Sometimes during the holiday season we may encounter some family members that can be a challenge. How can we go from surviving to thriving during these times? If you encounter someone who “pushes your buttons” there are a few tools you can use to help you stay centered.
I know the adage is you should never walk away from a fight; however, research shows that sometimes that is exactly what you need to do. If you find yourself getting angry or out of control walking away and giving your body a chance to recalibrate might be the best way to approach the situation. When you walk away, do something that takes your mind off the argument such as listen to some music you love or focus on nature. Whatever you do ,do not fume as to what the argument is and how you want to #%! the other person! By doing something that is comforting you are allowing your body to come back to center. After 20 minutes or so your serotonin should be boosted. Serotonin is known as the “don’t worry, be happy” soothing neurotransmitter. Once you are there perhaps you can than go back in and discuss your concerns in a more calm less angry state.
I am always talking about breathing. This is because your breath will also bring you back to a sense of calm and induce serotonin. When we get into a state of fear, anxiety, anger breathing is one sure way to calm the neurotransmitters down and come back to center. Try a “box” breath which is four breaths in, hold for four breaths, release for four breaths. Here is an image to help you remember…..
What you appreciate appreciates
Try making an appreciation list of all the things you can find that you like about a family member that might push your buttons. By focusing on those things and changing your lens you might find you actually can feel pretty good about them! It may begin things on a positive note and if things go haywire you can go and refer to your list or go back to tool 1 and 2!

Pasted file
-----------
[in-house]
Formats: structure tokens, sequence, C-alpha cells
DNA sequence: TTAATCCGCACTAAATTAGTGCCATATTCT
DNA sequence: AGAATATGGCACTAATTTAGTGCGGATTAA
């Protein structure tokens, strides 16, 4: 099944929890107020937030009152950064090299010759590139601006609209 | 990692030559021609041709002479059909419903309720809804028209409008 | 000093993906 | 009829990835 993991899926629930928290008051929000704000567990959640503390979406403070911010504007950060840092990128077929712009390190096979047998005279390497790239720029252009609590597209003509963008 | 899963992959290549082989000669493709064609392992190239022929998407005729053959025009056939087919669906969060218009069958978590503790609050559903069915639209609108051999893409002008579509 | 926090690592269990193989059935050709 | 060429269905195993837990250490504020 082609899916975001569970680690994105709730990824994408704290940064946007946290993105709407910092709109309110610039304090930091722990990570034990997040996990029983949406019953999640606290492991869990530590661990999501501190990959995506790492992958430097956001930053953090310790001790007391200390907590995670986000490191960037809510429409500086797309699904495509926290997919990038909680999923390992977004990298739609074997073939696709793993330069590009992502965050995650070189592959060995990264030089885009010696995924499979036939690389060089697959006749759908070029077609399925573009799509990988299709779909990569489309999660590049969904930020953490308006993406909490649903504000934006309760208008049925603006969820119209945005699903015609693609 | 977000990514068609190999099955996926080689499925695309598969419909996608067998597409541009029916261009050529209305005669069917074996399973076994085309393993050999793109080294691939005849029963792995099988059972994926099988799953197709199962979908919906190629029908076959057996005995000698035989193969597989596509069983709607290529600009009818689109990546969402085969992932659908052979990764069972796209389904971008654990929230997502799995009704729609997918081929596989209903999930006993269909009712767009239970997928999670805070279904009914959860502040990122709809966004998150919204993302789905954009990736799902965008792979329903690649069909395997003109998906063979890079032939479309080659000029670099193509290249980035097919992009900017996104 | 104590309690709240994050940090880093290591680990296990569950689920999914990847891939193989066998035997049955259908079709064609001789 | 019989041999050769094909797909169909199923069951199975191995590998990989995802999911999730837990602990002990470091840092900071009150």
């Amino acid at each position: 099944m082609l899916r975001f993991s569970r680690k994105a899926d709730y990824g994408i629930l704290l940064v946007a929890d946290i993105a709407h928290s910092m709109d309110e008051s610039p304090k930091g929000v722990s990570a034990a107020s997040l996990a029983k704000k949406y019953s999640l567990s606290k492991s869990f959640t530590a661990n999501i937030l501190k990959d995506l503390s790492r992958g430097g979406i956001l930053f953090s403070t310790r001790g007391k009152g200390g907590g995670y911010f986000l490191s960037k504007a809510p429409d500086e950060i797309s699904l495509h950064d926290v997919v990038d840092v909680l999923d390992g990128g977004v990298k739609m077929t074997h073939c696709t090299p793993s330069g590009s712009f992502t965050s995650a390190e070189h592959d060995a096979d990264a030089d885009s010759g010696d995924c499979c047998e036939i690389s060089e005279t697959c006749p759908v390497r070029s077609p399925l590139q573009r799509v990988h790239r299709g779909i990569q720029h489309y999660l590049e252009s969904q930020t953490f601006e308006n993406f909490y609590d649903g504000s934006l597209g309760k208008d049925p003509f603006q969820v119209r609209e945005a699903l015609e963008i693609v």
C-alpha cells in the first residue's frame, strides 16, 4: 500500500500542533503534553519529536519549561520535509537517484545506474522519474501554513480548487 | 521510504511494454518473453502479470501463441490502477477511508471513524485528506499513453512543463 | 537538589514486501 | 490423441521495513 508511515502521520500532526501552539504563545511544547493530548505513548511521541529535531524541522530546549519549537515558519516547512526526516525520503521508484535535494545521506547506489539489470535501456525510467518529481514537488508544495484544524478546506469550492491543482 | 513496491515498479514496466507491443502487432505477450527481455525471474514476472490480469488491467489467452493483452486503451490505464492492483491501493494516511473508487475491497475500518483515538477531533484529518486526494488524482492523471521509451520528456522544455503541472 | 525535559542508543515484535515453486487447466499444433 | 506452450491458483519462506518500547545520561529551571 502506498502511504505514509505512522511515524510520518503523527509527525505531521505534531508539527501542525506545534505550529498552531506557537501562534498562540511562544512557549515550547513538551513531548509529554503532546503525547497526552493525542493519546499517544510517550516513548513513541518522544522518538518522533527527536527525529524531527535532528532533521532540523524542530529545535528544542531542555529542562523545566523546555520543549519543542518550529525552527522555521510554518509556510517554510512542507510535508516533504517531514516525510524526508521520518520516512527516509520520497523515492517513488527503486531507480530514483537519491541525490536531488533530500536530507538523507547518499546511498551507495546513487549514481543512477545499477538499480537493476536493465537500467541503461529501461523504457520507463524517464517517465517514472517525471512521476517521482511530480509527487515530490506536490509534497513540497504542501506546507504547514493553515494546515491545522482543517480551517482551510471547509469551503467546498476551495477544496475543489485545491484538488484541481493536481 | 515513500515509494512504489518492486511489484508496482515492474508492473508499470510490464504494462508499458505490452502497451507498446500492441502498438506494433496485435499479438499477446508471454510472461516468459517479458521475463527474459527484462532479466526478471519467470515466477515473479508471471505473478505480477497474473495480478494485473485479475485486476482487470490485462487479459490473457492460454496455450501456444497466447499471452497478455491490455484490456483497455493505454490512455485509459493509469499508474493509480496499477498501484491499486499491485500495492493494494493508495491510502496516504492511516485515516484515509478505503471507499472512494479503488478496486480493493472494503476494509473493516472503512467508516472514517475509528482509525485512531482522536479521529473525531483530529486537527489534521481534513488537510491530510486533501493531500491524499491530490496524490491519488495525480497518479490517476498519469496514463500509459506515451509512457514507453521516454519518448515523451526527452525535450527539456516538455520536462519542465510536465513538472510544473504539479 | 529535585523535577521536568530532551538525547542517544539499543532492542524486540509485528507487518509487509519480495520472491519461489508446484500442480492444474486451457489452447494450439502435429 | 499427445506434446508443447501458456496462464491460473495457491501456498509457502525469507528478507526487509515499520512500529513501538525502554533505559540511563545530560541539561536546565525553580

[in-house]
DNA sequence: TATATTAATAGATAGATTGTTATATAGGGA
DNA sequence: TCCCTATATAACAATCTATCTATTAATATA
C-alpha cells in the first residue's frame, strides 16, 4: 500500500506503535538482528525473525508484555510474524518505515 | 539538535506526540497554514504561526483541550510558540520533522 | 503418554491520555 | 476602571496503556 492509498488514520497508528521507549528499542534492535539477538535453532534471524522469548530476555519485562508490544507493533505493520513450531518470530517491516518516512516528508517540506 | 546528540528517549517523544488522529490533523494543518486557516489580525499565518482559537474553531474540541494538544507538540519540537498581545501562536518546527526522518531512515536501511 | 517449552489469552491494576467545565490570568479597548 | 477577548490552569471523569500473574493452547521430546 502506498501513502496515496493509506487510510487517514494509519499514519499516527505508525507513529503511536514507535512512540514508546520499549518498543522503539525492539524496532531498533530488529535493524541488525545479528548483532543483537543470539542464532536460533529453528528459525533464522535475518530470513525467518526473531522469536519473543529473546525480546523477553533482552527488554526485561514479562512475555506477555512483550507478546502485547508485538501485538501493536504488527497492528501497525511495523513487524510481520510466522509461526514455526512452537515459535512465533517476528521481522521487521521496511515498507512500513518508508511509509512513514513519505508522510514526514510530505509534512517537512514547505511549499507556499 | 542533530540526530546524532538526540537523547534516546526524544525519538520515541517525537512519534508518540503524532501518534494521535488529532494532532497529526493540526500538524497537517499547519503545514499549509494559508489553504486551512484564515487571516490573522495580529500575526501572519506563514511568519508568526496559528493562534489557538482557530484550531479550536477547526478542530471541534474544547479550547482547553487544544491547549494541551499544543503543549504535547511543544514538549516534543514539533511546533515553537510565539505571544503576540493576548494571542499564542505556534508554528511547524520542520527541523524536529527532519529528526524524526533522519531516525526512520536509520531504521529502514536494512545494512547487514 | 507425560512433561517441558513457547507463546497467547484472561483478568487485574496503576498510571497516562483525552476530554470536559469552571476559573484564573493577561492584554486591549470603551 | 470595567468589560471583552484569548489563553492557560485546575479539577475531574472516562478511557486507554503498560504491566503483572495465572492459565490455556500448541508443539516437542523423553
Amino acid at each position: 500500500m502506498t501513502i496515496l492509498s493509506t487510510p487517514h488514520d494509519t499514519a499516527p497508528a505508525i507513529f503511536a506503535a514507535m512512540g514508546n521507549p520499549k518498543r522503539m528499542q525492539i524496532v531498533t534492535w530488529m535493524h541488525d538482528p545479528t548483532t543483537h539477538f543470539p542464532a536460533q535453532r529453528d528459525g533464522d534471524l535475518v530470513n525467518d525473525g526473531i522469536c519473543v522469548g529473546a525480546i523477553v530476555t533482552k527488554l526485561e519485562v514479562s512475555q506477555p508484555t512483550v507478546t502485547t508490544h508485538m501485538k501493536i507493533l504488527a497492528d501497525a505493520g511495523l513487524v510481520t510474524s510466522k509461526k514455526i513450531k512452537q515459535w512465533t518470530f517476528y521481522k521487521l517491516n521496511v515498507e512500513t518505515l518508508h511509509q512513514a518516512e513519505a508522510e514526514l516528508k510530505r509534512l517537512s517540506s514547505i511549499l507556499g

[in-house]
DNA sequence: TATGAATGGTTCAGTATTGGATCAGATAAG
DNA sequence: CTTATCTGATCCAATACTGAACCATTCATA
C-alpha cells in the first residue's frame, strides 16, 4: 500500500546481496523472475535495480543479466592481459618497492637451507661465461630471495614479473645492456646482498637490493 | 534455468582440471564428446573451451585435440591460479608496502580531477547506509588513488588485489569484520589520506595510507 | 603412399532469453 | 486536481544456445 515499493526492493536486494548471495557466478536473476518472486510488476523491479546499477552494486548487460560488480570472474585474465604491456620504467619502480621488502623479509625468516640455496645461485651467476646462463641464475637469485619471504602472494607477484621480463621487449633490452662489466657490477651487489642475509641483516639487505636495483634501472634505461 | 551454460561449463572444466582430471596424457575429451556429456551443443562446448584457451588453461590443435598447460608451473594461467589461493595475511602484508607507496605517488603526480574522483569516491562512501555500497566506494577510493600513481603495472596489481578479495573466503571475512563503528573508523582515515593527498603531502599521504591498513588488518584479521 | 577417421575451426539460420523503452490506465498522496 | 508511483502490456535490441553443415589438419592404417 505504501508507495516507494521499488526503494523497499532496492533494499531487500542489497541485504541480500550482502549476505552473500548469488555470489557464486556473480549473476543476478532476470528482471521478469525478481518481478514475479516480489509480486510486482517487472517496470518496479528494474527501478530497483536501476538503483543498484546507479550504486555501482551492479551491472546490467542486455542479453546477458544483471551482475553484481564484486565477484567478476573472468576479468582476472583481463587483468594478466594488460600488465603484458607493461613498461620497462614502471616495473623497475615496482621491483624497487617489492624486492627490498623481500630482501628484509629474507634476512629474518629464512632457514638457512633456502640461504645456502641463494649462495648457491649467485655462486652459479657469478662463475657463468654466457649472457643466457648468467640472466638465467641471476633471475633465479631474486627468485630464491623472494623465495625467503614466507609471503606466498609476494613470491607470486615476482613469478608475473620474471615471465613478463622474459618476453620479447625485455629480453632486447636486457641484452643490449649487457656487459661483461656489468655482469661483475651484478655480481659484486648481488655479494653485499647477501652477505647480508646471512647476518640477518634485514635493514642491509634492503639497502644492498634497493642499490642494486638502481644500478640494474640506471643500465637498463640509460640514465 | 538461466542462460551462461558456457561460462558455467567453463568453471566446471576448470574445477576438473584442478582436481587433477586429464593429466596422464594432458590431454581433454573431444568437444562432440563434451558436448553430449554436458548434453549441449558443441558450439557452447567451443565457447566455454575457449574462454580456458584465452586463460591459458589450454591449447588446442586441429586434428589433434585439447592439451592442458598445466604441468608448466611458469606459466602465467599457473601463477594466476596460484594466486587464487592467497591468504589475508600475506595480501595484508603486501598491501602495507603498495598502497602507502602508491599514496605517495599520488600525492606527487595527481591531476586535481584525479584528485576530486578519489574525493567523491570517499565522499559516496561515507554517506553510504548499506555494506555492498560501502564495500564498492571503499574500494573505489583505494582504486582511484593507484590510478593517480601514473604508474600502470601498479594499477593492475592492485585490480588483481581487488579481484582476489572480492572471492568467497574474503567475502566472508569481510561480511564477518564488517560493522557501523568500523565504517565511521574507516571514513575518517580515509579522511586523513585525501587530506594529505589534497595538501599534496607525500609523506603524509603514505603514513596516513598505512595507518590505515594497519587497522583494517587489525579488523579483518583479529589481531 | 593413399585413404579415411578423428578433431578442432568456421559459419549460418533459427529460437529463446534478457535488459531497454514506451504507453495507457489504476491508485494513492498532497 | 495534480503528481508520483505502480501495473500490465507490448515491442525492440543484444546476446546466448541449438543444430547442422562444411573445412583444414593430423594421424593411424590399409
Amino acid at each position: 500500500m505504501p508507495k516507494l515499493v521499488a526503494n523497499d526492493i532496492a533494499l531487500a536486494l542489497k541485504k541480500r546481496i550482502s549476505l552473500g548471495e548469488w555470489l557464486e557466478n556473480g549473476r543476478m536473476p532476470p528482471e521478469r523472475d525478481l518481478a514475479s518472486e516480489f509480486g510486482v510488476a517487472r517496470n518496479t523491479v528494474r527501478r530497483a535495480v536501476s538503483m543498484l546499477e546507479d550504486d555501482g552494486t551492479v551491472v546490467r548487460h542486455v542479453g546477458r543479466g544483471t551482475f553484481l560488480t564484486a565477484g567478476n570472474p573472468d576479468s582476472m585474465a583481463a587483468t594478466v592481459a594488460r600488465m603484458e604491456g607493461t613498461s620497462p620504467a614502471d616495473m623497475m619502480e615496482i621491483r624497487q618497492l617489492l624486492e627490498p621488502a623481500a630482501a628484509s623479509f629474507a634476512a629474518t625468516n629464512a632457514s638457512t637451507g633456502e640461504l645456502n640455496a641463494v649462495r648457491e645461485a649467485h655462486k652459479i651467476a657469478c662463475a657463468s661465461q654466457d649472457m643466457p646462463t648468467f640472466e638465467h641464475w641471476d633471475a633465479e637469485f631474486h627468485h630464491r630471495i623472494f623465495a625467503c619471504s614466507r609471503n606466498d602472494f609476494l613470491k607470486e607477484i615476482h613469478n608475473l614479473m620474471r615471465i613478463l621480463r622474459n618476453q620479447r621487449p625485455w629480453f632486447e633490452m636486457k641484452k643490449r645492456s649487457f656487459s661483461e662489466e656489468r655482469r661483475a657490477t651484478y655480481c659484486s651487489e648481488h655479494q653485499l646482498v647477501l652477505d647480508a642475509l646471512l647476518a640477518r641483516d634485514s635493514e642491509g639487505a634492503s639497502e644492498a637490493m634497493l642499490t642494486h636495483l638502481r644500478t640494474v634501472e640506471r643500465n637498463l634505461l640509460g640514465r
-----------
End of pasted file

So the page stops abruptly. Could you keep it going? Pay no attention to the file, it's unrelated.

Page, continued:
When we keep in mind what we are grateful for in our family we often find we don’t “sweat the small stuff. ” Each night continue to do your gratitude list and change it up each night. Relive the day focusing on what went well rather than the negative parts. Negativity, as I have said before, is like velcro, it’s easy to go to and let it stick; however, if we change our focus to what’s going well we are able to change our usual negative neural pathways.
Spending time journaling your thoughts can often heal your brain or a situation. James Pennebaker has done extensive research in this area and written several books on Writing to Heal. Another option is to keep a good times journal where you write down all that is going well!
I often tell my clients from the beginning that if they keep their foundation firm they will be more resilient and able to manage any situation that comes their way. What is the foundation? First the basics – eat well, sleep well, exercise, and meditate. Do a SPICE check in with yourself to see where you are and what needs some attention.
I wish you a very happy holiday! One in which you thrive not just survive. One in which you find joy, health, and happiness with others.